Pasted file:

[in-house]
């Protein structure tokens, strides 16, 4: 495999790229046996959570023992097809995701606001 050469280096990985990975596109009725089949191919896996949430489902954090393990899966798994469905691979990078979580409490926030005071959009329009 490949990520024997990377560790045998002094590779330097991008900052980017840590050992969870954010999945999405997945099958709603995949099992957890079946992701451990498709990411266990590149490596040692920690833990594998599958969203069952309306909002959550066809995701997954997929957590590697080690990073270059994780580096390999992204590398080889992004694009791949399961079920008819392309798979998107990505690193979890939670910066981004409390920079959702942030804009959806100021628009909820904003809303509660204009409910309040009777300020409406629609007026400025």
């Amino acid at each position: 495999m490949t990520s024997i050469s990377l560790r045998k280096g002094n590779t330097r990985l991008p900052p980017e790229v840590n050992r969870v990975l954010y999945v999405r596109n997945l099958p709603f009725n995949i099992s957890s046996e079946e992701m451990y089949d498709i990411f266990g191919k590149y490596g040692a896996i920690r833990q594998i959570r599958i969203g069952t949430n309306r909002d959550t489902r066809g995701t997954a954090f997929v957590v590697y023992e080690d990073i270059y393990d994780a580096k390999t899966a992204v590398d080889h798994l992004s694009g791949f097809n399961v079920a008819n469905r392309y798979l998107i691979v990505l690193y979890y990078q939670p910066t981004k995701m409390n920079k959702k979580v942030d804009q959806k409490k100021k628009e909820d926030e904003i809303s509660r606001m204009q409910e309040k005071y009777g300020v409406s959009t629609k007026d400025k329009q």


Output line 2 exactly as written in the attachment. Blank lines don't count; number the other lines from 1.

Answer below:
């Protein structure tokens, strides 16, 4: 495999790229046996959570023992097809995701606001 050469280096990985990975596109009725089949191919896996949430489902954090393990899966798994469905691979990078979580409490926030005071959009329009 490949990520024997990377560790045998002094590779330097991008900052980017840590050992969870954010999945999405997945099958709603995949099992957890079946992701451990498709990411266990590149490596040692920690833990594998599958969203069952309306909002959550066809995701997954997929957590590697080690990073270059994780580096390999992204590398080889992004694009791949399961079920008819392309798979998107990505690193979890939670910066981004409390920079959702942030804009959806100021628009909820904003809303509660204009409910309040009777300020409406629609007026400025």